Tuesday, February 3, 2009

Whitenosed Bushfrog.
Frogs are members of the class called Amphibia. Amphibians are cold-blooded vertebrate animals. They differ from reptiles in that they lack scales and generally return to water to breed. Amphibians together with reptiles make up a larger group called Herps. The study of reptiles and amphibians is called Herpetology. Herp comes from the Greek word herpeton, which basically means "creepy crawly things that move about on their bellies."
Most amphibians lack scales on their skin, and it is usually smooth. Mucous and granular glands are present in the skin. Skin helps in oxygen uptake and release of carbon dioxide from the surrounding environment. Due to permeable nature of skin, water readily evaporates from the skin and dehydrates the amphibians easily. Hence they tend to restrict their activity only to high humidity and low wind periods to avoid evaporation stress. One can probably find more amphibians in moist environments and they are active during nights. Amphibians in the dry region tend to absorb water through skin from moist soils. Amphibians can change their skin color according the surrounding environment. Amphibians use gills, lungs and skin for the respiratory purposes.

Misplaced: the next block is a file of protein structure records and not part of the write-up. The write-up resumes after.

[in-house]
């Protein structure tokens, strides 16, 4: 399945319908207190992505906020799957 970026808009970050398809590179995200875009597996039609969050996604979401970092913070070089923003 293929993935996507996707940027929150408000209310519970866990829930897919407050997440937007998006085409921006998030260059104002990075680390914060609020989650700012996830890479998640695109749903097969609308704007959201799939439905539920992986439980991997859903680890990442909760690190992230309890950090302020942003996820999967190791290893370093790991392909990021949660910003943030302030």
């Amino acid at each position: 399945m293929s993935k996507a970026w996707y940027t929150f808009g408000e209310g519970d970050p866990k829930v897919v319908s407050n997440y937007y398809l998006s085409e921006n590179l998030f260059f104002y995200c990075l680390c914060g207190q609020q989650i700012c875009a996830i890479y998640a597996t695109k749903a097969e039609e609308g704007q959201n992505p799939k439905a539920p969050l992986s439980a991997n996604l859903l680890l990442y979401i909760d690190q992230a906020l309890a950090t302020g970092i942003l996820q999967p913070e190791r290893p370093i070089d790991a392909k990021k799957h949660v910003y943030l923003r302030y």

Asian tree frogs are most closely related to true frogs (Ranidae) but seem to be the ecological equivalents of New World hylids by being arboreal and having enlarged toe disks at the ends of the fingers to aid in climbing. Most Asian tree frogs have large eyes with horizontal pupils and dorsal coloration ranging from green to brown and gray to black and white. Many have flash coloration (bright, patterned colors) on the inner thighs, which confuse predators when the frog leaps away and exposes these areas, thus distorting the frogs overall body pattern to the predator. There are members in the family Rhacophorous with extensive webbing that are able to glide by extending their limbs out as they jump, thus serving to increase their surface area. These species are arboreal, with strong jumping skills. This particular frog is Philautus waynadensis, one of the widely distributed and a common frog in the Western Ghats. In the past this species was referred to as Philautus leucorhinus. It is commonly called whitenosed bushfrog. It is endemic bushfrog with lower risk of extinction. Among the leaf frogs, eggs are usually deposited on leaves above ponds, where mothers keep them wet by urinating on them. Hatchlings fall into the water below.
Yuwaraj Gurjar.http://www.yuwarajgurjar.com/

No comments:

Post a Comment